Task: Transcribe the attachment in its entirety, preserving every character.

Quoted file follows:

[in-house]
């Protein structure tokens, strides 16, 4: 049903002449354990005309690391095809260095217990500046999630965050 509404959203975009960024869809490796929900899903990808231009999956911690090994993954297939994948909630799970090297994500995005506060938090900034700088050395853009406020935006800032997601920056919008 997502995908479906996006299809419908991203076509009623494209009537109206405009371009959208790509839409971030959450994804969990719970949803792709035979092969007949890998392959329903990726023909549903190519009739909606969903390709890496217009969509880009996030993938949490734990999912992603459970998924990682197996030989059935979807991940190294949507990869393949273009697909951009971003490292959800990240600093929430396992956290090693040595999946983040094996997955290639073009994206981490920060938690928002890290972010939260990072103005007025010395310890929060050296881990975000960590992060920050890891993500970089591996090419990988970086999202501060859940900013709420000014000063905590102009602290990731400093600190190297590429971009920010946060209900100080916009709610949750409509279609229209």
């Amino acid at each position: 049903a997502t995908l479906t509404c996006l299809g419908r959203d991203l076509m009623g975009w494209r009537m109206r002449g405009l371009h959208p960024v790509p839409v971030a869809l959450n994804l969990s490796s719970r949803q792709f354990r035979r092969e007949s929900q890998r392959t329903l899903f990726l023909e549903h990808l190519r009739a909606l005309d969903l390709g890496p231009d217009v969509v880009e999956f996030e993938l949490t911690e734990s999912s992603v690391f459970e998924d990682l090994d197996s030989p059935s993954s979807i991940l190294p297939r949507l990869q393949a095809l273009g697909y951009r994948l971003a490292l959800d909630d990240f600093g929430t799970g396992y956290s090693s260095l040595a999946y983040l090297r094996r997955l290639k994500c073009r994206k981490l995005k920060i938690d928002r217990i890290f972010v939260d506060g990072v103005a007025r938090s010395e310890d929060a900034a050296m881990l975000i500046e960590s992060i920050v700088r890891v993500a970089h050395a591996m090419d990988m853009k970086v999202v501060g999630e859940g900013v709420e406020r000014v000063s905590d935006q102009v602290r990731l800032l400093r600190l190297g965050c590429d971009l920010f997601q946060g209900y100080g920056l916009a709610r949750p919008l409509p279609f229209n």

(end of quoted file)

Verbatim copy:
[in-house]
């Protein structure tokens, strides 16, 4: 049903002449354990005309690391095809260095217990500046999630965050 509404959203975009960024869809490796929900899903990808231009999956911690090994993954297939994948909630799970090297994500995005506060938090900034700088050395853009406020935006800032997601920056919008 997502995908479906996006299809419908991203076509009623494209009537109206405009371009959208790509839409971030959450994804969990719970949803792709035979092969007949890998392959329903990726023909549903190519009739909606969903390709890496217009969509880009996030993938949490734990999912992603459970998924990682197996030989059935979807991940190294949507990869393949273009697909951009971003490292959800990240600093929430396992956290090693040595999946983040094996997955290639073009994206981490920060938690928002890290972010939260990072103005007025010395310890929060050296881990975000960590992060920050890891993500970089591996090419990988970086999202501060859940900013709420000014000063905590102009602290990731400093600190190297590429971009920010946060209900100080916009709610949750409509279609229209």
């Amino acid at each position: 049903a997502t995908l479906t509404c996006l299809g419908r959203d991203l076509m009623g975009w494209r009537m109206r002449g405009l371009h959208p960024v790509p839409v971030a869809l959450n994804l969990s490796s719970r949803q792709f354990r035979r092969e007949s929900q890998r392959t329903l899903f990726l023909e549903h990808l190519r009739a909606l005309d969903l390709g890496p231009d217009v969509v880009e999956f996030e993938l949490t911690e734990s999912s992603v690391f459970e998924d990682l090994d197996s030989p059935s993954s979807i991940l190294p297939r949507l990869q393949a095809l273009g697909y951009r994948l971003a490292l959800d909630d990240f600093g929430t799970g396992y956290s090693s260095l040595a999946y983040l090297r094996r997955l290639k994500c073009r994206k981490l995005k920060i938690d928002r217990i890290f972010v939260d506060g990072v103005a007025r938090s010395e310890d929060a900034a050296m881990l975000i500046e960590s992060i920050v700088r890891v993500a970089h050395a591996m090419d990988m853009k970086v999202v501060g999630e859940g900013v709420e406020r000014v000063s905590d935006q102009v602290r990731l800032l400093r600190l190297g965050c590429d971009l920010f997601q946060g209900y100080g920056l916009a709610r949750p919008l409509p279609f229209n």